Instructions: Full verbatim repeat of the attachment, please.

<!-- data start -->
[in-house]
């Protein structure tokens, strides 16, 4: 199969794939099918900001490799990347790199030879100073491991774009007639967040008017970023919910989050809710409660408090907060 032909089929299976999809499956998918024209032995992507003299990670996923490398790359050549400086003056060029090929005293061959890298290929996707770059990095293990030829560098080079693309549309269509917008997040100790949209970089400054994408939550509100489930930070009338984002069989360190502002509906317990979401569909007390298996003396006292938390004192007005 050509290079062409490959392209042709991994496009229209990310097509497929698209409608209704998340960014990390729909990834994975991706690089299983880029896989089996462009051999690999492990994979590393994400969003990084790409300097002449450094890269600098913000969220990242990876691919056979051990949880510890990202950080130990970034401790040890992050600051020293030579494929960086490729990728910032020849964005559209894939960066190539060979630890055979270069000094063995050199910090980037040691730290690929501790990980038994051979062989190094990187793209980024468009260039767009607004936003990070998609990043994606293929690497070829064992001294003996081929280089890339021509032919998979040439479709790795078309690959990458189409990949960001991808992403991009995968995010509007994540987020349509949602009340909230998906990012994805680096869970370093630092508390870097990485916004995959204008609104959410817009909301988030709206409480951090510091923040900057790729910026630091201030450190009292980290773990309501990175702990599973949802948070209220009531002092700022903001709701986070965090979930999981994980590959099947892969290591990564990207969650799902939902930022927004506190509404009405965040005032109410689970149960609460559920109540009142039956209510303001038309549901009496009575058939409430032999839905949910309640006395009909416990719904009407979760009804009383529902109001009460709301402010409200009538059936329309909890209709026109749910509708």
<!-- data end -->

[in-house]
């Protein structure tokens, strides 16, 4: 199969794939099918900001490799990347790199030879100073491991774009007639967040008017970023919910989050809710409660408090907060 032909089929299976999809499956998918024209032995992507003299990670996923490398790359050549400086003056060029090929005293061959890298290929996707770059990095293990030829560098080079693309549309269509917008997040100790949209970089400054994408939550509100489930930070009338984002069989360190502002509906317990979401569909007390298996003396006292938390004192007005 050509290079062409490959392209042709991994496009229209990310097509497929698209409608209704998340960014990390729909990834994975991706690089299983880029896989089996462009051999690999492990994979590393994400969003990084790409300097002449450094890269600098913000969220990242990876691919056979051990949880510890990202950080130990970034401790040890992050600051020293030579494929960086490729990728910032020849964005559209894939960066190539060979630890055979270069000094063995050199910090980037040691730290690929501790990980038994051979062989190094990187793209980024468009260039767009607004936003990070998609990043994606293929690497070829064992001294003996081929280089890339021509032919998979040439479709790795078309690959990458189409990949960001991808992403991009995968995010509007994540987020349509949602009340909230998906990012994805680096869970370093630092508390870097990485916004995959204008609104959410817009909301988030709206409480951090510091923040900057790729910026630091201030450190009292980290773990309501990175702990599973949802948070209220009531002092700022903001709701986070965090979930999981994980590959099947892969290591990564990207969650799902939902930022927004506190509404009405965040005032109410689970149960609460559920109540009142039956209510303001038309549901009496009575058939409430032999839905949910309640006395009909416990719904009407979760009804009383529902109001009460709301402010409200009538059936329309909890209709026109749910509708």